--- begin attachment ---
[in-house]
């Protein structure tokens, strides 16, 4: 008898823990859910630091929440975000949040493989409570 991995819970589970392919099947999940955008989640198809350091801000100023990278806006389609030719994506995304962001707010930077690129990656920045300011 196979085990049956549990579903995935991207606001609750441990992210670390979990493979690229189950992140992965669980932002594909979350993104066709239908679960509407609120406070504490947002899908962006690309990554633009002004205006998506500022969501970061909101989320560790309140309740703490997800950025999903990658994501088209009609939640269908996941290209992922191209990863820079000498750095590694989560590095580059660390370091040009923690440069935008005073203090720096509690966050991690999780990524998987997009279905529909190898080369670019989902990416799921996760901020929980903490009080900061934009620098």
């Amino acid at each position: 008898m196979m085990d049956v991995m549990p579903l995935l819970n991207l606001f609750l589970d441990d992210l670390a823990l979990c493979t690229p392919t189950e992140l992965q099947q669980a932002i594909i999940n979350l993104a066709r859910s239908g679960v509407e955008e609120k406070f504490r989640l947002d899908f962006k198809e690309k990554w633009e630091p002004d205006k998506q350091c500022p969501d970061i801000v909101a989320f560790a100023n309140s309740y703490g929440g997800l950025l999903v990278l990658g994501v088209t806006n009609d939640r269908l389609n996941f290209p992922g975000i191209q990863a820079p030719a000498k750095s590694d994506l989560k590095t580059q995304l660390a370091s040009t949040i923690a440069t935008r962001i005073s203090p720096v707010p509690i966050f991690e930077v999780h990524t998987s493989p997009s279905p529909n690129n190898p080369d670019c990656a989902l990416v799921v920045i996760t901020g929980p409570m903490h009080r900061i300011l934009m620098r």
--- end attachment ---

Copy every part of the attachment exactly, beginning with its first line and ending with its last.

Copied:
[in-house]
């Protein structure tokens, strides 16, 4: 008898823990859910630091929440975000949040493989409570 991995819970589970392919099947999940955008989640198809350091801000100023990278806006389609030719994506995304962001707010930077690129990656920045300011 196979085990049956549990579903995935991207606001609750441990992210670390979990493979690229189950992140992965669980932002594909979350993104066709239908679960509407609120406070504490947002899908962006690309990554633009002004205006998506500022969501970061909101989320560790309140309740703490997800950025999903990658994501088209009609939640269908996941290209992922191209990863820079000498750095590694989560590095580059660390370091040009923690440069935008005073203090720096509690966050991690999780990524998987997009279905529909190898080369670019989902990416799921996760901020929980903490009080900061934009620098």
């Amino acid at each position: 008898m196979m085990d049956v991995m549990p579903l995935l819970n991207l606001f609750l589970d441990d992210l670390a823990l979990c493979t690229p392919t189950e992140l992965q099947q669980a932002i594909i999940n979350l993104a066709r859910s239908g679960v509407e955008e609120k406070f504490r989640l947002d899908f962006k198809e690309k990554w633009e630091p002004d205006k998506q350091c500022p969501d970061i801000v909101a989320f560790a100023n309140s309740y703490g929440g997800l950025l999903v990278l990658g994501v088209t806006n009609d939640r269908l389609n996941f290209p992922g975000i191209q990863a820079p030719a000498k750095s590694d994506l989560k590095t580059q995304l660390a370091s040009t949040i923690a440069t935008r962001i005073s203090p720096v707010p509690i966050f991690e930077v999780h990524t998987s493989p997009s279905p529909n690129n190898p080369d670019c990656a989902l990416v799921v920045i996760t901020g929980p409570m903490h009080r900061i300011l934009m620098r």